There are very few primary school-aged children today who haven’t heard of campaigner, Greta Thunberg, or who don’t have strong views on environmental issues themselves. It is important, therefore, that schools and teachers are equipped with the right texts to spark debate, accurately inform, and to inspire the next generation of politicians, scientists and campaigners. Below are some of my favourite (tried-and-tested) titles about a range of topical issues, ideal to use in the classroom or begin conversations.
1. ‘Varmints,’ by Helen Ward and Mark Craste (Templar Publishing)
Varmints is a deliciously dark picture book which I have used in upper key stage two to promote discussion about effects of urbanisation on the habitats of other animals. It would work equally well alongside topics of global warming and deforestation.
Set in a futuristic world where once there was the sound of bees buzzing and birds singing for the few who cared to listen. But then the OTHERS came, strange, alien, rabbit-like creatures who were intent on building immense skyscrapers and making noise which scared all other creatures away. Its message is a simple but timely one – every individual has a part to play in protecting the natural world and in ensuring its regeneration.
2. ‘The Promise,’ by Nicola Davies, illustrated by Laura Carlin (Walker Books)
This title by Nicola Davies is just one of many wonderful books that she has written with a strong environmental theme. The reason I chose this book to share with you, is that it would sit very well alongside ‘Varmints’ as part of a topic.
When a young girl living in a dark and angry city tries to steal an old woman’s handbag, she clings onto it with surprising strength. Eventually she lets go, but only after securing a promise from the girl that she will continue to plant what’s inside. Confused, the girl agrees. When she opens the bag, she doesn’t find money, but acorns. She then understands the promise she’s made and starts planting the acorns around the city, transforming it from a grey concrete expanse to an oasis of green. As she plants, her heart softens and the people of the city become happier too. An ode to the healing power of nature and of hope.
3. ‘Alba the Hundred Year Old Fish,’ by Lara Hawthorne (Big Picture Press)
A highly topical picture book about the damage plastic pollution does to the coral reef home of Alba and how the local community work together to clean the surrounding ocean. Stunningly illustrated with beautiful endpapers showing the world of the coral reef.
Alba has lived on the reef her whole life and each year, on her birthday, Alba finds something beautiful to add to her collection. However, over the years Alba notices there are less and less beautiful things to collect and that there are less friends to celebrate her birthday with. She’s also noticed more and more unusual metal and plastic objects killing the coral and making the water dark and murky. Alba sets off further afield and finds more than she had bargained for.
This would be a good choice to highlight the importance of looking after our planet and how taking practical action can make a difference.
4. ‘Kids Fight Plastic,’ by Martin Dorey, illustrated by Tim Wesson (Walker Books)
This is a fantastic non-fiction title to promote taking practical action to reduce plastic consumption. It is written in the style of 16 major ‘superhero’ missions (highlighting the importance fighting plastic and saving our oceans) and mini missions which score readers different amounts of points.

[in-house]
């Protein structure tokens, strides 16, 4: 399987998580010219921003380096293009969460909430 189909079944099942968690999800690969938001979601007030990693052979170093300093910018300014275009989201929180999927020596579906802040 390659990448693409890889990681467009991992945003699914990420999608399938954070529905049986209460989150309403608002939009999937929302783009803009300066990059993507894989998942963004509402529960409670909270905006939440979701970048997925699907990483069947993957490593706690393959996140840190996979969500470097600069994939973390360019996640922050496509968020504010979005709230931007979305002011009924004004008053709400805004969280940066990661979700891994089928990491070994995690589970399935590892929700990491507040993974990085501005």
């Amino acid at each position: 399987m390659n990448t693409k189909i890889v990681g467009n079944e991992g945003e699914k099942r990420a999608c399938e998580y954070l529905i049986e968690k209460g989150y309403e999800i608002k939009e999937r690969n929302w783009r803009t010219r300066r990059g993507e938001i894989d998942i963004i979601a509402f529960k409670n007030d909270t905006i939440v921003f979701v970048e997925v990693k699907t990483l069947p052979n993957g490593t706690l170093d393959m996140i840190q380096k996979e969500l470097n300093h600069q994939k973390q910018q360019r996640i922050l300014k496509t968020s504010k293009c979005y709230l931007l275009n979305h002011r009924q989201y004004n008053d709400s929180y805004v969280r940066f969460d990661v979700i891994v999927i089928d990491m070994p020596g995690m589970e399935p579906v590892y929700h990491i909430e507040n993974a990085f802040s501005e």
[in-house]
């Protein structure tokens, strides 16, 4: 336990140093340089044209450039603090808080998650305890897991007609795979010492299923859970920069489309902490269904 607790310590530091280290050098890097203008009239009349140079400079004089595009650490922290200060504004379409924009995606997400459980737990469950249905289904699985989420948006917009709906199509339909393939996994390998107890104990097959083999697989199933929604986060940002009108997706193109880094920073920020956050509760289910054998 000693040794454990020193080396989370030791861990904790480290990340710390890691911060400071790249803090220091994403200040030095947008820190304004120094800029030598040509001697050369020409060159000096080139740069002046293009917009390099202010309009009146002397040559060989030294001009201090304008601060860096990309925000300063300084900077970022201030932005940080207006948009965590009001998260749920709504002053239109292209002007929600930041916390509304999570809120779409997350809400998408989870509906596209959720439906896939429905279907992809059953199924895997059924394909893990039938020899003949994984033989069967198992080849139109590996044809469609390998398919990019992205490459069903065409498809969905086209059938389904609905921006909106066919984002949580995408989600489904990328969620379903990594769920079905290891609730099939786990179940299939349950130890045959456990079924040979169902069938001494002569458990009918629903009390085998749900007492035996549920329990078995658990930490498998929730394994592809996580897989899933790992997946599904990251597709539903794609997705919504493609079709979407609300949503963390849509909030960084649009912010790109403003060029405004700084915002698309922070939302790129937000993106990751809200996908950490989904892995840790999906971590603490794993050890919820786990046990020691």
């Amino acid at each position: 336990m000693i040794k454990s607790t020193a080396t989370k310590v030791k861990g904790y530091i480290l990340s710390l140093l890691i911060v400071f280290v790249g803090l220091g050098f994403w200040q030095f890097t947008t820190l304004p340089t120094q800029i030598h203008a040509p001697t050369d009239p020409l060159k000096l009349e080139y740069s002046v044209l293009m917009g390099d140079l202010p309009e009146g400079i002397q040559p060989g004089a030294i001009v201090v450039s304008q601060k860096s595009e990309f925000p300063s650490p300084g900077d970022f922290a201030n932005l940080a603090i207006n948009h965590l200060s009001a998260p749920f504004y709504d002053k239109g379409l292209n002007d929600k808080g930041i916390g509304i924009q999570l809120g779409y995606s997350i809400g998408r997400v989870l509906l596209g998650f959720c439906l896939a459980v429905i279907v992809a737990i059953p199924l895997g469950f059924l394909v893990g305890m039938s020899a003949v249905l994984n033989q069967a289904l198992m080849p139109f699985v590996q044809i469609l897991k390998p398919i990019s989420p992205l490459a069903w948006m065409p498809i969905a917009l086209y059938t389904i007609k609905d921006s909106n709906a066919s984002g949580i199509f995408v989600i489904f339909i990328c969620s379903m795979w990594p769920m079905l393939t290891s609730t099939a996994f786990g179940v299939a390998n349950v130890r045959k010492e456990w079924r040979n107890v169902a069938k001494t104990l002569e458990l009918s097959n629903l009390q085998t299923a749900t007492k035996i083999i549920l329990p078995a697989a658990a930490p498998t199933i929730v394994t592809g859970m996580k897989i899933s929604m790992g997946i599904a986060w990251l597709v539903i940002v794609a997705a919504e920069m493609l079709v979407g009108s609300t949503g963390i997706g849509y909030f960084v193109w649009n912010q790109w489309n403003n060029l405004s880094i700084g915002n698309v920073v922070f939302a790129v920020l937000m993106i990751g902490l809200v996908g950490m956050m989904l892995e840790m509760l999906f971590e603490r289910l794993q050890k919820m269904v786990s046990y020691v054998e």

My family and I trialled some of the suggestions in the book to discover ways to be a #2MinuteSuperhero and reduce our plastic consumption. We found it very easy to quickly identify some changes we could make in our home to reduce plastic waste. There are also plenty of tips that would be very easy to introduce in a school and a section at the back full of useful websites to visit for further information. All the tips and facts are presented in a highly-illustrated and engaging manner - perfect for dipping in and out of.
5. ‘Earth Heroes,’ by Lily Dyu, illustrated by Jacki Lay (Nosy Crow)
‘Earth Heroes’ is a collection of twenty short biographies of some of the most inspirational environmental campaigners and protectors of our planet. Some, readers will almost certainly have heard of – like Greta Thunberg or Sir David Attenborough. Others, like Bittu Sahgal or Marina Silva may be less familiar. I particularly like that this book highlights people from a wide range of backgrounds: business, fashion, conservation, the food industry, showing children that there are many different ways in which we can work to protect the environment.
This book would be perfect for an end of day read as each biography could be read in twenty minutes. It is also sure to spark some interesting conversations about what the children could do individually and collectively to help combat climate change and protect the planet’s resources.
By sharing quality texts, discussing and questioning what they hear in the news, and thinking about important issues for themselves we can hope that pupils might start to think about the impact they can have on the environment now and as adults in the future.
About the Author
Jo Cummins is a primary school teacher, English subject leader and children’s book blogger. She set up her blog almost four years ago as a way to promote new titles to parents and teachers who may otherwise struggle to find them themselves. This has expanded to a Library Girl and Book Boy podcast which features author and illustrator interviews and book reviews by pupils. Jo has also been involved in judging and long-listing for national book awards such as Scholastic’s Laugh Out Loud Book Awards and the Blue Peter Book Award. She is also passionate about promoting the value of funny books and is currently working with education consultancy Just Imagine on developing their Ha Ha Boing Book Club programme.